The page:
Sunday, August 14, 2016

Fort Union Trading Post National Historic Site

About a week ago I returned from Fort Union Trading Post National Historic Site, where I'd been dispatched on official business. Fort Union Trading Post NHS, not to be confused with Fort Union National Monument in New Mexico, is located just north of the Missouri River on the North Dakota–Montana border. The reconstructed trading post itself is in North Dakota, but just barely; you can park in Montana and walk to it in less than five minutes (and gain an hour doing so, because you're also crossing time zones. Watch out for time paradoxes!). The fort was established for the American Fur Company in 1828 and lasted until 1867, after the fur boom years had passed. When people talk about forts in the American West, they often conjure images of cavalry, cattle, covered wagons, warfare with Native Americans, and so on. Fort Union, although it has appropriate prickly pears and yucca, was not a military post, although some of its building materials did become part of the Army's Fort Buford just down the river. Instead, as the name makes plain, it was a trading post, where Native Americans from many tribes traded furs for goods. At the time, it was ideally situated right above the Missouri River, but rivers get restless and this one has moved well south on its floodplain. Fort Union itself is not a hotspot for finding fossils, although an occasional inch-scale fragment of petrified wood can be seen, not an unusual thing for North Dakota (and if you do visit the fort and see such a piece, please don't take it!). However, the fort has a place in the historic development of North American paleontology.

Most of Fort Union from just outside the southwest bastion
 
This all goes back to a fortunate convergence of geography and company policy.  The AFC, via the Chouteau family, was noted for its support of artists and scientists, including such notables as John James Audubon, George Catlin, Joseph Nicollet, and Prince Maximilian of Weid, and encouraged their activities (Chaky 2015). Alexander Culbertson, the bourgeois (or manager) of Fort Union from 1837 to 1847, at times traveled from Fort Union to Fort John on the Laramie River, via Fort Pierre in what is now South Dakota. Fort John is better known as Fort Laramie, which incidentally also did not start out as an Army post, but as a fur trading post. It only became an Army post in 1849. The Fort Pierre–Fort John route took him across the Mauvaises Terres (spelled various ways in various sources), today better known as the White River Badlands. On these trips, he would occasionally collect fossils. He is probably the source of the first scientifically reported Badlands fossil, a jaw fragment which became named Paleotherium prouti and which is now known to have belonged to a brontothere (Wischmann 2000). He definitely provided the fossils that Joseph Leidy described as Poebrotherium wilsonii (a camel) and Merycoidodon culbertsonii (an oreodont, in fact "the" oreodont) (Chaky 2015), kick-starting vertebrate paleontology in the Badlands and west of the Mississippi in general. Early press on these finds in the late 1840s attracted other geologists. Among them was David Dale Owen, at that time working on a survey of Iowa, Minnesota, and Wisconsin. He dispatched subordinate John Evans to the Badlands in 1849. Evans returned with another load of vertebrate fossils which was sent to Leidy, whose descriptions of the bones makes up a chapter in Owen's massive 1852 survey publication. The AFC got into the act by sending Alexander's brother Thaddeus with another group in 1850 to make additional collections. In 1853 there was even an early foretaste of the Bone Wars when a government railroad survey crew including Evans butted heads with Ferdinand Vandeveer Hayden and Fielding Bradford Meek (Chaky 2015).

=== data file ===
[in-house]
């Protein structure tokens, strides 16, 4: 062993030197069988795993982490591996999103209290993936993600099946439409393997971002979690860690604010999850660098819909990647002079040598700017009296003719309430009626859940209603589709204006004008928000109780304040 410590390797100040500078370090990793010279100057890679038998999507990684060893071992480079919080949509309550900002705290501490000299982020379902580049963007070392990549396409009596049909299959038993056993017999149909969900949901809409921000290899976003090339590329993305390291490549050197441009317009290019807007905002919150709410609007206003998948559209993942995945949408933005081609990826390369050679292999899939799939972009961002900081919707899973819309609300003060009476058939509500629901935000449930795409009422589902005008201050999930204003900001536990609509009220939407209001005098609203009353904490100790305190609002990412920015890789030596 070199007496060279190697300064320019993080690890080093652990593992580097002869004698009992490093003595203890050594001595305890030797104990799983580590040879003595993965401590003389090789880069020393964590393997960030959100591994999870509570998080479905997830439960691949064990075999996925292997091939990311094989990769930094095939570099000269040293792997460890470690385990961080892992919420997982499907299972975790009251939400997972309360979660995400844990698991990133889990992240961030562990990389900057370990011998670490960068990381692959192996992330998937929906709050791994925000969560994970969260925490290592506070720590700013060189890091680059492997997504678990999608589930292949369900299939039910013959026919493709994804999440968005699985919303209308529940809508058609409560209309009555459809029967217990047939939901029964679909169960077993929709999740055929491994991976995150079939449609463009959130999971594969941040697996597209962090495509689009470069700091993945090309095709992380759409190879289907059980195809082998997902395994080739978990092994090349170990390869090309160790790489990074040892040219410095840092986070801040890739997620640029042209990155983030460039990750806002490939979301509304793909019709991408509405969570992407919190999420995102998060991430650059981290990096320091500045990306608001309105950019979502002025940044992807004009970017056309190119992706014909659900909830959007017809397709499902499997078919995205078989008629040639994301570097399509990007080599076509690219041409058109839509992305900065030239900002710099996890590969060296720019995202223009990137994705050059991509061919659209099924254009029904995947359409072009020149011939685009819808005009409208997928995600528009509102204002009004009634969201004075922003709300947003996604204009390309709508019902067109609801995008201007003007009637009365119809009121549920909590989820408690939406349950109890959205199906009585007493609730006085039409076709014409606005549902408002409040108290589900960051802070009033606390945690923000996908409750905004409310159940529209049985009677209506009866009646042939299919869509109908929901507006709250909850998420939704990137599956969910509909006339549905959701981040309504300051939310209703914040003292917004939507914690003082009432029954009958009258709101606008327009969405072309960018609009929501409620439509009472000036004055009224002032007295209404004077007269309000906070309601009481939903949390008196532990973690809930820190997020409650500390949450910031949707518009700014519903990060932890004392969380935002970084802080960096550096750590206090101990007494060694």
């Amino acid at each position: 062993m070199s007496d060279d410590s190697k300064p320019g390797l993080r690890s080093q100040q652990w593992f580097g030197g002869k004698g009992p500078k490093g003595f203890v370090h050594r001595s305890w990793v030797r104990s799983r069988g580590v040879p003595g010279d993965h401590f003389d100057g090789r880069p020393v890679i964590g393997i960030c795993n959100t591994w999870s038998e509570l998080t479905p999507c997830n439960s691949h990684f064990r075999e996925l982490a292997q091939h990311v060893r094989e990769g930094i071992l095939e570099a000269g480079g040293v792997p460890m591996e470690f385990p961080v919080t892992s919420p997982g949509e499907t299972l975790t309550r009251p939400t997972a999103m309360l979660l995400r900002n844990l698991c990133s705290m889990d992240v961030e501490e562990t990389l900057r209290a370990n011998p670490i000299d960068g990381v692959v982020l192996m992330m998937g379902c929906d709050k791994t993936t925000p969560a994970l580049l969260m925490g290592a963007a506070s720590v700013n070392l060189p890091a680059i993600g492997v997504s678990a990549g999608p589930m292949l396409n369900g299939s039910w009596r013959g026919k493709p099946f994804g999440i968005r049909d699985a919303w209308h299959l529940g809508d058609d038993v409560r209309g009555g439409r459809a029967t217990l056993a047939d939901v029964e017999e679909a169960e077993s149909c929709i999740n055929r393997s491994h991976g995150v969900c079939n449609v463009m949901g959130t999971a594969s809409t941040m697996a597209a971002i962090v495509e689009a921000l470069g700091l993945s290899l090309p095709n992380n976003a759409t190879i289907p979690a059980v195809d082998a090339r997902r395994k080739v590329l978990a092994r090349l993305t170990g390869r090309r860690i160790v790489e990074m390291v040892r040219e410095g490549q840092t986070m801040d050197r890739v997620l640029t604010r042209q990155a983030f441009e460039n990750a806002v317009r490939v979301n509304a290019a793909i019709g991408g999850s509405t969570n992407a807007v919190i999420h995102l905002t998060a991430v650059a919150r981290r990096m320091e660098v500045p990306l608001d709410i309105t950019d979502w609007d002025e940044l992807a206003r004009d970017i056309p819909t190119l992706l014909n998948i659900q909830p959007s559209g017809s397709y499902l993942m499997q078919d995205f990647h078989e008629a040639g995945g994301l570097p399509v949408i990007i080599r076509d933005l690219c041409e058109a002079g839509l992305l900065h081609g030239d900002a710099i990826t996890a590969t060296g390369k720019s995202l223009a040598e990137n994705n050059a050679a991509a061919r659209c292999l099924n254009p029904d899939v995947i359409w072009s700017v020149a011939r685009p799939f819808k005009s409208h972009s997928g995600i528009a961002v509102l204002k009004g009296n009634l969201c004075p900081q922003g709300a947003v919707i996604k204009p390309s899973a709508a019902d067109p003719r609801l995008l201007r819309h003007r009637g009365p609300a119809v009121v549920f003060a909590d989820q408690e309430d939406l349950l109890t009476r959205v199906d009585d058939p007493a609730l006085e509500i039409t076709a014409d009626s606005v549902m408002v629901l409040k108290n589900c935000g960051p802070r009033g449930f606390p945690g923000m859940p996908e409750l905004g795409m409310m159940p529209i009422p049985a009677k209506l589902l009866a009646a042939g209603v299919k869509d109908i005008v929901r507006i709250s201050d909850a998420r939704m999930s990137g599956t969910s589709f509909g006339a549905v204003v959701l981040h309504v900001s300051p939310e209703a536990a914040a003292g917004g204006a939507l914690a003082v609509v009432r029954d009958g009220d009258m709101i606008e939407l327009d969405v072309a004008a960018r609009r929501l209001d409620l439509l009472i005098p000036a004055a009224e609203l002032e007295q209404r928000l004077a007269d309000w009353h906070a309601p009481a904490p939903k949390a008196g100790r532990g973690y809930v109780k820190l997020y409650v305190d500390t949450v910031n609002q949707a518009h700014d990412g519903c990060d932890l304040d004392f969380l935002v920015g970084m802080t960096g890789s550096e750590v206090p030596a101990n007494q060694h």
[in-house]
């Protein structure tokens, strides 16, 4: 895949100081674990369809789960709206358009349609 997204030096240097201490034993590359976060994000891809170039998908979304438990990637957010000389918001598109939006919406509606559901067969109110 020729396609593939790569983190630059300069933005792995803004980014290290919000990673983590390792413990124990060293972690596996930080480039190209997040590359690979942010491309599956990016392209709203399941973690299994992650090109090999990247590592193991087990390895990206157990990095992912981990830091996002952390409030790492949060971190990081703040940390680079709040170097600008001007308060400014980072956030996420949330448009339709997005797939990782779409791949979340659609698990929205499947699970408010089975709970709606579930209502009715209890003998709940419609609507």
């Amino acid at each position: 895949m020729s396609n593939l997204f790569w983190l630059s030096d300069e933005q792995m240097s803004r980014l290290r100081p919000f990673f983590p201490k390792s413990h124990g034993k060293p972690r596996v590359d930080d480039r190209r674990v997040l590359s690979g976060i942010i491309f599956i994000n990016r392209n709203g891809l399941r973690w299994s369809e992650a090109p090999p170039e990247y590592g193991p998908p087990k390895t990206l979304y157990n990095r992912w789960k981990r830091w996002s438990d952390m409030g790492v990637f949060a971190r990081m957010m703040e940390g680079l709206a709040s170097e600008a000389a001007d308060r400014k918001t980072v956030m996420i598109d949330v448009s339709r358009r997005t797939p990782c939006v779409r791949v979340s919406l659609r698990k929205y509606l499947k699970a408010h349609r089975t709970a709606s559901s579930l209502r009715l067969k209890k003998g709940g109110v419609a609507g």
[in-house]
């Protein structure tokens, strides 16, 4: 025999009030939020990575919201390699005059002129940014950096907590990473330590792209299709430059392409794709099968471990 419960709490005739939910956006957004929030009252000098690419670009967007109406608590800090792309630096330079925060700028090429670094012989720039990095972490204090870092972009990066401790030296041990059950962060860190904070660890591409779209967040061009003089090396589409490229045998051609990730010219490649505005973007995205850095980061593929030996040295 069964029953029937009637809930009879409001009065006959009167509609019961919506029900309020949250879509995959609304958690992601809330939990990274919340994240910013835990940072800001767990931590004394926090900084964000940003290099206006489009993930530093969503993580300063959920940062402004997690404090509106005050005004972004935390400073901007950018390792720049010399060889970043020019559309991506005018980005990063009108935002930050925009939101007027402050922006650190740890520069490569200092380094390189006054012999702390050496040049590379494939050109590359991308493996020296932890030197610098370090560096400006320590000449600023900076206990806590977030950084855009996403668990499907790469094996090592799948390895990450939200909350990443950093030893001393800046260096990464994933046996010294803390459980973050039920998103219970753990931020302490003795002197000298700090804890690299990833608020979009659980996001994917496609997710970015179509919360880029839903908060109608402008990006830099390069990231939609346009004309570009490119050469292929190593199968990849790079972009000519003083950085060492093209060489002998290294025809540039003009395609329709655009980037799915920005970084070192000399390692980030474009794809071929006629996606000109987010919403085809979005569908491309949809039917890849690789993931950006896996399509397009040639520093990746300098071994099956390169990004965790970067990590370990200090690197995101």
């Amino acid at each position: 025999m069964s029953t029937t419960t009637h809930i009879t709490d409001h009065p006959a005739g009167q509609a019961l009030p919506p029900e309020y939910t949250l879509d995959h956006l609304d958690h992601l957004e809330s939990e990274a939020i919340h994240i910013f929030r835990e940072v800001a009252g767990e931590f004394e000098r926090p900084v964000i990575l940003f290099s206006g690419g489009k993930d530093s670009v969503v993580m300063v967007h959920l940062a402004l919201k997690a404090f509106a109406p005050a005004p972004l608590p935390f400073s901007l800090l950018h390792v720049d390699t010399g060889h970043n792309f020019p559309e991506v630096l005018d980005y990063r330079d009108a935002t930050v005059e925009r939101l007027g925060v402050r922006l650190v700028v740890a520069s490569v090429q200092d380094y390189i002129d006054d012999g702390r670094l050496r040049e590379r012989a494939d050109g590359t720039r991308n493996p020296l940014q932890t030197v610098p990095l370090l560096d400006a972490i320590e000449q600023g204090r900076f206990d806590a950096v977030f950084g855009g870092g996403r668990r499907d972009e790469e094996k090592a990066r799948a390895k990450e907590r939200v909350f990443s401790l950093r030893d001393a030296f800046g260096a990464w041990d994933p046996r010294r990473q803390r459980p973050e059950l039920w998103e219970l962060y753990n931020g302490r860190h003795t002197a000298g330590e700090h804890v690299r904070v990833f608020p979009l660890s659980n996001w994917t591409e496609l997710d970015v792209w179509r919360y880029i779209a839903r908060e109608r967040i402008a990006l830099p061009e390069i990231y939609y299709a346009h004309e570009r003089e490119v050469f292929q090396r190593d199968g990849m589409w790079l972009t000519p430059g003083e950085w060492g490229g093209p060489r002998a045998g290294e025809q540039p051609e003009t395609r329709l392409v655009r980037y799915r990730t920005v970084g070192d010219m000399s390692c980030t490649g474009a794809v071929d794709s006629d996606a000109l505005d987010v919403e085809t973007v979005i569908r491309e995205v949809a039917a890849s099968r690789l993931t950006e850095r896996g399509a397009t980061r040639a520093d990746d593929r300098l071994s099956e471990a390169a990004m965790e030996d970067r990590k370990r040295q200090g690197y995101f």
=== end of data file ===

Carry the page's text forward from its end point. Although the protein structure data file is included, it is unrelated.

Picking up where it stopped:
Another lasting trace of the early paleontological work in the area is the name of a rock unit that is commonly exposed in western North Dakota and eastern Montana: the Fort Union Group (North Dakota Geological Survey name) or Fort Union Formation (Montana Bureau of Mines and Geology name). This Paleocene-age sedimentary unit is the source of the Wannagan Creek fossils which can be viewed at the Science Museum of Minnesota, and makes the picturesque badlands of Theodore Roosevelt National Park and Little Missouri National Grassland. It does not appear to be exposed within Fort Union Trading Post NHS, although it is exposed in the uplands just beyond. Hayden used Fort Union as his base of operations in 1854 and early 1855, making collections of nonmarine mollusks from sites around the fort (Hartman 1999; Chaky 2015).

The Fort Union Group in the North Unit of Theodore Roosevelt NP

References:

Chaky, D. 2015. Fossils and the fur trade: the Chouteaus as patrons of paleontology. We Proceeded On 41(2):12–23.

Hartman, J. H. 1999. Western exploration along the Missouri River and the first paleontological studies in the Williston Basin, North Dakota and Montana. Proceedings of the North Dakota Academy of Science 53:158–165.

Owen, D. D. 1852. Report of a geological survey of Wisconsin, Iowa, and Minnesota; and incidentally of a portion of Nebraska Territory. Lippincott, Grambo & Co., Philadelphia, PA. Available at http://archive.org/details/mobot31753000174885 or http://books.google.com/books?id=Y_ZYAAAAYAAJ.

Wischmann, L. 2000. Frontier diplomats: Alexander Culbertson and Natoyist-Siksina' among the Blackfeet. University of Oklahoma Press, Norman, Oklahoma.

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